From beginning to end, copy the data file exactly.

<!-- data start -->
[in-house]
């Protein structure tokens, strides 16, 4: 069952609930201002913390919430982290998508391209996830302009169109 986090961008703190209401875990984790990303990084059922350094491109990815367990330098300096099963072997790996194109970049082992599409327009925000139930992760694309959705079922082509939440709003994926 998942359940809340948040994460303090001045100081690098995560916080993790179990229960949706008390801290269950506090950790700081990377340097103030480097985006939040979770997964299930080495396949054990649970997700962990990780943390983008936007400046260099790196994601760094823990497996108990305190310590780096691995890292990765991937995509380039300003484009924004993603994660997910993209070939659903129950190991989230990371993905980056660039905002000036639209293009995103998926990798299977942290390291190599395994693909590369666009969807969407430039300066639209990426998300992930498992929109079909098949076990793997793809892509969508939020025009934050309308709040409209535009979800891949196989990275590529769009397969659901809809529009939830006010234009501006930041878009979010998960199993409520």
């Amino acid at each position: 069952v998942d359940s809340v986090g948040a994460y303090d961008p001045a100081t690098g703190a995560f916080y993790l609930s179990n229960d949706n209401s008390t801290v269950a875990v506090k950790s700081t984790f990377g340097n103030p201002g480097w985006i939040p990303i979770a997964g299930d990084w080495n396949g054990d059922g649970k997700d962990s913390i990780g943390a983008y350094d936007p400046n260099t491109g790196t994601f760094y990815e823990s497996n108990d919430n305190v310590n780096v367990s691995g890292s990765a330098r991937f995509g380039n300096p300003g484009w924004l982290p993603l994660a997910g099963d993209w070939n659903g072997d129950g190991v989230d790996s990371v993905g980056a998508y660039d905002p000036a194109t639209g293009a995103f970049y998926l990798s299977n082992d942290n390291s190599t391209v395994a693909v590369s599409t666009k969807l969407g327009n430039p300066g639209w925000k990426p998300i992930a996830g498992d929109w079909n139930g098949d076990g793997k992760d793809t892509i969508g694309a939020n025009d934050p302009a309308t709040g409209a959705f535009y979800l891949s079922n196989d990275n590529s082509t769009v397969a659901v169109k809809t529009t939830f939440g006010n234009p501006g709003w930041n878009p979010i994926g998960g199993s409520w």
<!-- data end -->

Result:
[in-house]
């Protein structure tokens, strides 16, 4: 069952609930201002913390919430982290998508391209996830302009169109 986090961008703190209401875990984790990303990084059922350094491109990815367990330098300096099963072997790996194109970049082992599409327009925000139930992760694309959705079922082509939440709003994926 998942359940809340948040994460303090001045100081690098995560916080993790179990229960949706008390801290269950506090950790700081990377340097103030480097985006939040979770997964299930080495396949054990649970997700962990990780943390983008936007400046260099790196994601760094823990497996108990305190310590780096691995890292990765991937995509380039300003484009924004993603994660997910993209070939659903129950190991989230990371993905980056660039905002000036639209293009995103998926990798299977942290390291190599395994693909590369666009969807969407430039300066639209990426998300992930498992929109079909098949076990793997793809892509969508939020025009934050309308709040409209535009979800891949196989990275590529769009397969659901809809529009939830006010234009501006930041878009979010998960199993409520």
């Amino acid at each position: 069952v998942d359940s809340v986090g948040a994460y303090d961008p001045a100081t690098g703190a995560f916080y993790l609930s179990n229960d949706n209401s008390t801290v269950a875990v506090k950790s700081t984790f990377g340097n103030p201002g480097w985006i939040p990303i979770a997964g299930d990084w080495n396949g054990d059922g649970k997700d962990s913390i990780g943390a983008y350094d936007p400046n260099t491109g790196t994601f760094y990815e823990s497996n108990d919430n305190v310590n780096v367990s691995g890292s990765a330098r991937f995509g380039n300096p300003g484009w924004l982290p993603l994660a997910g099963d993209w070939n659903g072997d129950g190991v989230d790996s990371v993905g980056a998508y660039d905002p000036a194109t639209g293009a995103f970049y998926l990798s299977n082992d942290n390291s190599t391209v395994a693909v590369s599409t666009k969807l969407g327009n430039p300066g639209w925000k990426p998300i992930a996830g498992d929109w079909n139930g098949d076990g793997k992760d793809t892509i969508g694309a939020n025009d934050p302009a309308t709040g409209a959705f535009y979800l891949s079922n196989d990275n590529s082509t769009v397969a659901v169109k809809t529009t939830f939440g006010n234009p501006g709003w930041n878009p979010i994926g998960g199993s409520w």